Page 1

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The Commonwealth of Massachusetts State Teachers College at

Salem, Massachusetts

1956-1958


TABLE OF CONTENTS Page Faculty

.

History

.

The Salem Purpose

5 7 8

.

Student Activities

..... ....

.

Requirements for Admission Length of Courses and Degrees

9 11

14

Requirements for Promot ion and Graduation

15

Program of Instruction

.

17

Elementary

.

18

Junior High School

.

19

Business Education

.

Curricula

Description of Courses

20

.

21

.

21

Business

.

22

Earth Science

.

25

Education

.

27

English

.

34

Departments Art

French

Handwriting

36

.

.

36

.

Health and Physical Education

37

Mathematics

39

Music Science

.

.

.

.

Social Science

Speech

.

..... .

40 41

44 46


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H3E9R9


COMMONWEALTH OF MASSACHUSETTS

THE

DEPARTMENT OF EDUCATION

STATE TEACHERS COLLEGE at

SALEM Founded

Accredited by:

in

American Association

1854

of Colleges for Teacher Education

New England Association of Colleges and Secondary Schools Member of: New England Teacher-Preparation Association

Member

of:

Eastern States Association of Professional Schools for Teachers

Publication of this Document Approved by Geoxge

Form Ed-S-T.C.-Salem-5. 1M-6-56-917907

J.

Cronin, State Purchasing Agent


COMMONWEALTH

THE

MASSACHUSETTS

OF

DEPARTMENT OF EDUCATION BOARD OF EDUCATION MR. JOHN W. McDEVITT, Chairman

MSGR. CORNELIUS

.

.

Waltham

.

T. H.

SHERLOCK, Vice Chairman Cambridge

MRS. ALICE M. LYONS, Secretary

Jamaica Plain

RT. REV.

DR.

.... ....

ALEXANDER BRIN

DR. LEO C.

DONAHUE

MR. ALLAN

R.

Somerville

.

FINLAY

Wayland

.

MRS. JULIA M. FULLER

Springfield

.

MACMILLAN

MR. STUART DR.

Boston

WILLIAM

Hingham

PARK

E.

JOHN

J.

Boston

DESMOND,

JR.,

Commissioner of Education

Division of State Teachers Colleges

DR. D. JUSTIN

MCCARTHY,

MR. PAUL W. KNIGHT,

Director

Business Agent

PERSONNEL STAFF

ANN

K.

State

MARY MARY

CLARK

Registrar

.

Normal School

at

M. O'KEEFFE E.

Salem Secretary

.

JONES

Bookkeeper

ARLENE M. ANDREWS

ARTHUR W.

O'NEIL, M.D.

Clerk .

College Physician

Tufts College

MARGARET

D.

WELCH, M.D.

College Physician

Tufts College

GERTRUDE

R.

WILLIAMS,

Carney Hospital

R.N.

College Nurse


FACULTY Frederick A. Meier, B.S., M.S., D.H.S., President

James

T. Amsler, B.S.Ed., M.Ed., Ed.D.

Michel

J.

Mildred

Mary

Burnham,

B.A.,

Callan,

B.S.Ed.,

E.

Casey,

E.

Timothy

Education

.

Mathematics

.

Gertrude Francis

.

r

Antone, B.A., M.A. Berman, B.S.Ed., M.A.

B.S.Ed.,

Earth

M.A. .

Assistant

M.A.

English

Music Physical Science

.

Margaret W. Dower, B.A., M.A. Adele M. Driscoll, B.S.Ed., M.Ed., Ed J. Clifford Geer, B.S., M.Ed. Serena G. Hall, B.A., M.A., Ph.D. Roger A. Hardy, B.S., M.B.A.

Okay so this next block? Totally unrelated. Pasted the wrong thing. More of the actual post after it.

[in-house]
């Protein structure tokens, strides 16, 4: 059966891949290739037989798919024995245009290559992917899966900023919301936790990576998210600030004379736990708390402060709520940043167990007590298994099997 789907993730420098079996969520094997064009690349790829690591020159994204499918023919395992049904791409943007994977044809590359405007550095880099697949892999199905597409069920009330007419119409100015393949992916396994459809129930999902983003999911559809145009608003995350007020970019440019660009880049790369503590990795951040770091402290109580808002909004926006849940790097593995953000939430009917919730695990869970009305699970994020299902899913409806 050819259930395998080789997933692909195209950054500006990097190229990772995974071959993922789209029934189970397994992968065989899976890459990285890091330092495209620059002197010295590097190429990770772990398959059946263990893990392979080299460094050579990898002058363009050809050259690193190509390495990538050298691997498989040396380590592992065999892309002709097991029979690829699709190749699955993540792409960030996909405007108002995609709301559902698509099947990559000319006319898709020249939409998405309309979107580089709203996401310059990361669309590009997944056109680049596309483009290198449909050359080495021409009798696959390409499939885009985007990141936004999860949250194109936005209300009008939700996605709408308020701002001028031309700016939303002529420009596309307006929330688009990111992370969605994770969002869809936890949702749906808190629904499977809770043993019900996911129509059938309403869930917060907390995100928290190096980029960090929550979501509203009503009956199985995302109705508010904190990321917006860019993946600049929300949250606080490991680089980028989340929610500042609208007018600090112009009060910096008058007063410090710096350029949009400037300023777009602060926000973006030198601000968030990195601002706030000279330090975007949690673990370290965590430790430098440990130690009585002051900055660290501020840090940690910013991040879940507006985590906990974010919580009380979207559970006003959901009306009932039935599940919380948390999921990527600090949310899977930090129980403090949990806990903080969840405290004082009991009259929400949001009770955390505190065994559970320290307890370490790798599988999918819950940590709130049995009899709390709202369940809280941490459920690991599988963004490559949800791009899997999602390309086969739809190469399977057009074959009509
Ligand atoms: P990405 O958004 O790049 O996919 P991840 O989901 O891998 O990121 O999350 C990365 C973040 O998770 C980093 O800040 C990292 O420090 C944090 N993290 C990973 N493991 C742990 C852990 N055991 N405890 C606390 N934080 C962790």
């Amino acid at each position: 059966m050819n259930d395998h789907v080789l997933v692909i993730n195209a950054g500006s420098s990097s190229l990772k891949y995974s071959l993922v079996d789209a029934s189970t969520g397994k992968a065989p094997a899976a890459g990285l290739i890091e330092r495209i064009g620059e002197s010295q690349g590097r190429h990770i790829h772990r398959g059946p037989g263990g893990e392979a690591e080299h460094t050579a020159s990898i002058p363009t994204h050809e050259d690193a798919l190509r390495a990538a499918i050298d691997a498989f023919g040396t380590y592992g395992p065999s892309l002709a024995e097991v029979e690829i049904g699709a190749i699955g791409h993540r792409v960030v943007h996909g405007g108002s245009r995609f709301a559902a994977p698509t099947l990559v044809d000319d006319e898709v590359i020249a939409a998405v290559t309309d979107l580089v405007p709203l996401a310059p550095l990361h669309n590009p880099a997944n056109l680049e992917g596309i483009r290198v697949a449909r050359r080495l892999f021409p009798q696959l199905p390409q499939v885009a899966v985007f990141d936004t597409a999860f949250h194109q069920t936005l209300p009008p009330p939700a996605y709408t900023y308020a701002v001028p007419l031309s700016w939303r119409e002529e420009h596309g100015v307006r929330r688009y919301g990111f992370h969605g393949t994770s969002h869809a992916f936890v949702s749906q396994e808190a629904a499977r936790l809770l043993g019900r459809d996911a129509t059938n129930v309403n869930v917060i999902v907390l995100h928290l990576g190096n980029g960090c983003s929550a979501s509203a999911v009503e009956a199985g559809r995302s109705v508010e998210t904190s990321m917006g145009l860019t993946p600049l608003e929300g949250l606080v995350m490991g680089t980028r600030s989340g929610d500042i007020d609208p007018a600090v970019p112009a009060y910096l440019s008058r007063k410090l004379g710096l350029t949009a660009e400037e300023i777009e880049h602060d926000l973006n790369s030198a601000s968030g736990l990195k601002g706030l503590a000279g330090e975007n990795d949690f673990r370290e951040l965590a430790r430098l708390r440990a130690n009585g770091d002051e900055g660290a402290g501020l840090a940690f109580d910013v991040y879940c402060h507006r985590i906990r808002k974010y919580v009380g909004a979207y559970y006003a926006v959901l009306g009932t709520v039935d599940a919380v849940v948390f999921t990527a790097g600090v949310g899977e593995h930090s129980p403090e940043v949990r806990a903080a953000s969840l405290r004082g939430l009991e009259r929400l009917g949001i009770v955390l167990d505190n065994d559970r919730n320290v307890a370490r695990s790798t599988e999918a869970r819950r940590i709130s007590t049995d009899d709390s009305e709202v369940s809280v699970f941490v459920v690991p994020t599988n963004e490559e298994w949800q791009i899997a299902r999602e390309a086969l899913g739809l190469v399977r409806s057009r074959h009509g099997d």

.

.

Social Science

Education Physical

.

Science,

Audio-Visual Education English .

Business Education

Handwriting

D. Francis Harrigan, Jr., B.S.Ed.

Hennessey, B.A., M.Ed., Ph.D

F.

M.

Lillian

Hoff,

Bruce

F. Jeffery,

James

P.

Librarian

B.A., M.A., Ph.D

F. Clifford,

Earle S. Collins, B.A., M.Ed.

Leo

English

.

B.S.L.S.

B.S.,

Science

Education

Speech

B.A.

Chairman

B.B.A., M.C.S., LL.B

of

Education

Business

Department Jones, B.A.,

M.A.

Earth Science, Social Science

Mary M.

Jones, B.S.Ed., M.A., Ed.D.

Helen

Keily, B.B.A., M.Ed.,

J.

Charles

Kiefer, Jr.,

F.

B.S.Ed.,

Chairman .

Junior High School Department, English Dean of Studies, Guidance

Men,

Logic, Physical Education

Ed.D.

of

M.A.

.

Dean

Lawrence T. Lowrey, Ph.B. Helen T. Mackey, B.S., M.Ed., Ed.D.

of

Assistant .

Marion S. Marshall, B.S.Ed., M.Ed Edna M. McGlynn, B.A., M.A., Ph.D. Minor H. McLain, B.A., M.A., Ph.D George F. Moody, B.S.Ed., M.A., LL.B I.

Munyan,

Dean

of

Women

Education

Physical

Business Education, Speech .

Social Science .

B.S.Ed., M.S.

History

Training rman of Elementary Department, Education Education Director

Cha Viola

Social Science

of

Art

Stephen Panosian, B.S.Ed., M.Ed. Joseph M. Piemonte, B.A., M.A. V. John Rikkola, B.S.Ed., M.Ed. Richard H. Rockett, B.A., M.Ed., LL.B. Thomas I. Ryan, B.A., M.S. Paul V. Salley, B.S.Ed., M.A. Grant W. Seibert, B.A., M.S. Schuyler G. Slater, B.S., M.S. Janet Smith, B.A., B.S., M.C.S. Mildred B. Stone, B.S.Ed., M.A. James B. Sullivan, B.A., M.S., Ph.D

.

History

Education Business Law, French, Speech Biological

Science

Earth Science Librarian .

Dean

of

Women,

Chemistry,

Physics

Business Education

Mathematics Director

of

Admissions

Biological Science

Joseph A. Sullivan, B.S.Ed., M.Ed. James E. Twohig, B.S.Ed., M.Ed. Mira Wallace, B.S.Ed., M.Ed.

Anthony

P.

Beatrice

Witham,

B.S.,

M.Ed.

Younis,

B.Ed.,

M.A.

Adele

L.

.

Business

Education

Physical Education Physical Education

Art

Winfisky, B.S.Ed., M.Ed. .

Business

Education .

[5]

English


TRAINING SCHOOL FACULTY V. John Rikkola, B.S.Ed., M.Ed., Principal

Doris A.

Mary

Cambridge, B.S.Ed.

Supervisor, Grade Four

V. Hourihan, B.S.Ed., M.Ed.

Supervisor, Grade Five

Minerva M. Hudgins, B.S.Ed., M.Ed. Agnes E. McCourr, B.S.Ed., M.Ed. Viola

I.

Munvon,

Home

B.S.Ed., M.S.

William A. Rich, B.S.Ed., M.A. Esther L. Small, State

Ruth

L.

Dorothy

Normal

Supervisor,

School, Salem

Stanley,

B.S.Ed.,

One

Economics

Grade Eight

Supervisor, Grade Seven Supervisor, Grade Three

Southwick, B.S.Ed., M.Ed. B.

Grade Six

Supervisor,

Supervisor, Grade

Supervisor, Grade

M.Ed.

[6]

Two